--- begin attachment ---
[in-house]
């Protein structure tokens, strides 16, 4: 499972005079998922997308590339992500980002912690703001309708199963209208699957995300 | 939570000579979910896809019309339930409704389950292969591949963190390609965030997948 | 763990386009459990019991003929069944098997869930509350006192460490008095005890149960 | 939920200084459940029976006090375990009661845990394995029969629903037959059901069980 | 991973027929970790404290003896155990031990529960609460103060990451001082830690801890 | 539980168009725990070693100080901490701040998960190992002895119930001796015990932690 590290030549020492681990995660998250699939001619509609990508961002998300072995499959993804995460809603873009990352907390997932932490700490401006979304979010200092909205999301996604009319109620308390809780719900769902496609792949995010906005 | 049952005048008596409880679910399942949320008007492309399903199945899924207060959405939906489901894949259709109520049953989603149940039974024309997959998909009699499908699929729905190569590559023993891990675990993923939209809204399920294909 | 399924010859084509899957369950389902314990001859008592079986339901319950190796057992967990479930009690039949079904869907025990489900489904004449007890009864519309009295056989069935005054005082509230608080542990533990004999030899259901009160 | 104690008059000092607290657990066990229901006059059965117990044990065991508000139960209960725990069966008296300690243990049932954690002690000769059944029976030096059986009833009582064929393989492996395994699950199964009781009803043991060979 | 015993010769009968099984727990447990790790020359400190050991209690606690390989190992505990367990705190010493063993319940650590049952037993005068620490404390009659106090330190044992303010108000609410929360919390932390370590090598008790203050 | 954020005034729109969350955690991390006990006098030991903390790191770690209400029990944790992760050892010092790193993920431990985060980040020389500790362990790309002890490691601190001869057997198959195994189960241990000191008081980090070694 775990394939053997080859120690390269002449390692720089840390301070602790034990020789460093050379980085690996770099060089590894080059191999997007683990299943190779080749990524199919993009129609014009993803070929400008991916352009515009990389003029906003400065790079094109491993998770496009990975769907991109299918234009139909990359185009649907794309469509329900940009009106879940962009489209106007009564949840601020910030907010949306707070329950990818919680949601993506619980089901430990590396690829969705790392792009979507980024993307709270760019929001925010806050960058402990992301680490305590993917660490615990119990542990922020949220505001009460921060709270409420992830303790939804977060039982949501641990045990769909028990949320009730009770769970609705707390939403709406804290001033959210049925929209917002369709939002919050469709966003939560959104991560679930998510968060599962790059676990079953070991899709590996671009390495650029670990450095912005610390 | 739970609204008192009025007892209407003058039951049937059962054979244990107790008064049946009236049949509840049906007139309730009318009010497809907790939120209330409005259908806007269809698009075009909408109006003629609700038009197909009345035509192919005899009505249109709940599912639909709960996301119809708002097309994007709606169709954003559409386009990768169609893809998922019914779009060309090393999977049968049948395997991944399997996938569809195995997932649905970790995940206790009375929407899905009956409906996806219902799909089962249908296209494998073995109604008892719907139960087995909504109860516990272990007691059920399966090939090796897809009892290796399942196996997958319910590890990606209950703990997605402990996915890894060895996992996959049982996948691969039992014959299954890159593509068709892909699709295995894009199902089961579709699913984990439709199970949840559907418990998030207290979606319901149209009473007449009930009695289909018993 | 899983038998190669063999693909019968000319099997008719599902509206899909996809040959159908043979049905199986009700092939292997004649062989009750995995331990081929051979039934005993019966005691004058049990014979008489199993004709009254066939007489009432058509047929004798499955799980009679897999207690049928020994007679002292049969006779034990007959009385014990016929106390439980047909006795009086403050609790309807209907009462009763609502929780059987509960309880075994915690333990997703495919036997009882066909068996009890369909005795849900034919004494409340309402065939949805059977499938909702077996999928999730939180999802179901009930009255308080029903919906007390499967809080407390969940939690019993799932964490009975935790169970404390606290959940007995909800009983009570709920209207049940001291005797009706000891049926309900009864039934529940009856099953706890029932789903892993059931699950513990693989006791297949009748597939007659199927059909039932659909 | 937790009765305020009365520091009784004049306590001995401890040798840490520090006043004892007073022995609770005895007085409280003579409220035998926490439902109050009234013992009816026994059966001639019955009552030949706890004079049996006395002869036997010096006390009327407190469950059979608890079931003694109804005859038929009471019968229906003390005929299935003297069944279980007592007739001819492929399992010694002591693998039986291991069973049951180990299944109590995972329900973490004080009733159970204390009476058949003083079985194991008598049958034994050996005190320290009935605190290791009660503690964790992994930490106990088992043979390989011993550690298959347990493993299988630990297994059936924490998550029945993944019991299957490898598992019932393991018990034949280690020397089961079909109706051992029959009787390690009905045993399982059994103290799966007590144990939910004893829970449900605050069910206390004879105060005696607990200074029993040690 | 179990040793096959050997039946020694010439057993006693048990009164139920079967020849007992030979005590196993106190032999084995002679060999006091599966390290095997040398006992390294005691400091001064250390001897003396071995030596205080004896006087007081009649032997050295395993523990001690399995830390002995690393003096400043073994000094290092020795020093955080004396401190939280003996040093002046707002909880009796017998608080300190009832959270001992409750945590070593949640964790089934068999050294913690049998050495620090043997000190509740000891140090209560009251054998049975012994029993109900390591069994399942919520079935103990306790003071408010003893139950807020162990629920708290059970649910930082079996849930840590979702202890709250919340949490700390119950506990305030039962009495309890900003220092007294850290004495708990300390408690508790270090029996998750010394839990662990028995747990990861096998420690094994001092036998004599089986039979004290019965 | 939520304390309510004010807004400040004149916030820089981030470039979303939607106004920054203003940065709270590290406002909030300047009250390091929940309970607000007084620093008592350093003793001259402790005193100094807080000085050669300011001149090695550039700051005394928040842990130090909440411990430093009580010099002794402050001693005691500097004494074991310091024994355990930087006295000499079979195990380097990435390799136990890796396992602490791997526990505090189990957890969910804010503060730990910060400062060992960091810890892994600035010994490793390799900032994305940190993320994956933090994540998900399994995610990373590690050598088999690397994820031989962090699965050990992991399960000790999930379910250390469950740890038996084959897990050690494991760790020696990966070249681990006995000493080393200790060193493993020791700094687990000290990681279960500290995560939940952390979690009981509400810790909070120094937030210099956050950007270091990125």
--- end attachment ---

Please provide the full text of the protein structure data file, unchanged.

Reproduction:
[in-house]
């Protein structure tokens, strides 16, 4: 499972005079998922997308590339992500980002912690703001309708199963209208699957995300 | 939570000579979910896809019309339930409704389950292969591949963190390609965030997948 | 763990386009459990019991003929069944098997869930509350006192460490008095005890149960 | 939920200084459940029976006090375990009661845990394995029969629903037959059901069980 | 991973027929970790404290003896155990031990529960609460103060990451001082830690801890 | 539980168009725990070693100080901490701040998960190992002895119930001796015990932690 590290030549020492681990995660998250699939001619509609990508961002998300072995499959993804995460809603873009990352907390997932932490700490401006979304979010200092909205999301996604009319109620308390809780719900769902496609792949995010906005 | 049952005048008596409880679910399942949320008007492309399903199945899924207060959405939906489901894949259709109520049953989603149940039974024309997959998909009699499908699929729905190569590559023993891990675990993923939209809204399920294909 | 399924010859084509899957369950389902314990001859008592079986339901319950190796057992967990479930009690039949079904869907025990489900489904004449007890009864519309009295056989069935005054005082509230608080542990533990004999030899259901009160 | 104690008059000092607290657990066990229901006059059965117990044990065991508000139960209960725990069966008296300690243990049932954690002690000769059944029976030096059986009833009582064929393989492996395994699950199964009781009803043991060979 | 015993010769009968099984727990447990790790020359400190050991209690606690390989190992505990367990705190010493063993319940650590049952037993005068620490404390009659106090330190044992303010108000609410929360919390932390370590090598008790203050 | 954020005034729109969350955690991390006990006098030991903390790191770690209400029990944790992760050892010092790193993920431990985060980040020389500790362990790309002890490691601190001869057997198959195994189960241990000191008081980090070694 775990394939053997080859120690390269002449390692720089840390301070602790034990020789460093050379980085690996770099060089590894080059191999997007683990299943190779080749990524199919993009129609014009993803070929400008991916352009515009990389003029906003400065790079094109491993998770496009990975769907991109299918234009139909990359185009649907794309469509329900940009009106879940962009489209106007009564949840601020910030907010949306707070329950990818919680949601993506619980089901430990590396690829969705790392792009979507980024993307709270760019929001925010806050960058402990992301680490305590993917660490615990119990542990922020949220505001009460921060709270409420992830303790939804977060039982949501641990045990769909028990949320009730009770769970609705707390939403709406804290001033959210049925929209917002369709939002919050469709966003939560959104991560679930998510968060599962790059676990079953070991899709590996671009390495650029670990450095912005610390 | 739970609204008192009025007892209407003058039951049937059962054979244990107790008064049946009236049949509840049906007139309730009318009010497809907790939120209330409005259908806007269809698009075009909408109006003629609700038009197909009345035509192919005899009505249109709940599912639909709960996301119809708002097309994007709606169709954003559409386009990768169609893809998922019914779009060309090393999977049968049948395997991944399997996938569809195995997932649905970790995940206790009375929407899905009956409906996806219902799909089962249908296209494998073995109604008892719907139960087995909504109860516990272990007691059920399966090939090796897809009892290796399942196996997958319910590890990606209950703990997605402990996915890894060895996992996959049982996948691969039992014959299954890159593509068709892909699709295995894009199902089961579709699913984990439709199970949840559907418990998030207290979606319901149209009473007449009930009695289909018993 | 899983038998190669063999693909019968000319099997008719599902509206899909996809040959159908043979049905199986009700092939292997004649062989009750995995331990081929051979039934005993019966005691004058049990014979008489199993004709009254066939007489009432058509047929004798499955799980009679897999207690049928020994007679002292049969006779034990007959009385014990016929106390439980047909006795009086403050609790309807209907009462009763609502929780059987509960309880075994915690333990997703495919036997009882066909068996009890369909005795849900034919004494409340309402065939949805059977499938909702077996999928999730939180999802179901009930009255308080029903919906007390499967809080407390969940939690019993799932964490009975935790169970404390606290959940007995909800009983009570709920209207049940001291005797009706000891049926309900009864039934529940009856099953706890029932789903892993059931699950513990693989006791297949009748597939007659199927059909039932659909 | 937790009765305020009365520091009784004049306590001995401890040798840490520090006043004892007073022995609770005895007085409280003579409220035998926490439902109050009234013992009816026994059966001639019955009552030949706890004079049996006395002869036997010096006390009327407190469950059979608890079931003694109804005859038929009471019968229906003390005929299935003297069944279980007592007739001819492929399992010694002591693998039986291991069973049951180990299944109590995972329900973490004080009733159970204390009476058949003083079985194991008598049958034994050996005190320290009935605190290791009660503690964790992994930490106990088992043979390989011993550690298959347990493993299988630990297994059936924490998550029945993944019991299957490898598992019932393991018990034949280690020397089961079909109706051992029959009787390690009905045993399982059994103290799966007590144990939910004893829970449900605050069910206390004879105060005696607990200074029993040690 | 179990040793096959050997039946020694010439057993006693048990009164139920079967020849007992030979005590196993106190032999084995002679060999006091599966390290095997040398006992390294005691400091001064250390001897003396071995030596205080004896006087007081009649032997050295395993523990001690399995830390002995690393003096400043073994000094290092020795020093955080004396401190939280003996040093002046707002909880009796017998608080300190009832959270001992409750945590070593949640964790089934068999050294913690049998050495620090043997000190509740000891140090209560009251054998049975012994029993109900390591069994399942919520079935103990306790003071408010003893139950807020162990629920708290059970649910930082079996849930840590979702202890709250919340949490700390119950506990305030039962009495309890900003220092007294850290004495708990300390408690508790270090029996998750010394839990662990028995747990990861096998420690094994001092036998004599089986039979004290019965 | 939520304390309510004010807004400040004149916030820089981030470039979303939607106004920054203003940065709270590290406002909030300047009250390091929940309970607000007084620093008592350093003793001259402790005193100094807080000085050669300011001149090695550039700051005394928040842990130090909440411990430093009580010099002794402050001693005691500097004494074991310091024994355990930087006295000499079979195990380097990435390799136990890796396992602490791997526990505090189990957890969910804010503060730990910060400062060992960091810890892994600035010994490793390799900032994305940190993320994956933090994540998900399994995610990373590690050598088999690397994820031989962090699965050990992991399960000790999930379910250390469950740890038996084959897990050690494991760790020696990966070249681990006995000493080393200790060193493993020791700094687990000290990681279960500290995560939940952390979690009981509400810790909070120094937030210099956050950007270091990125």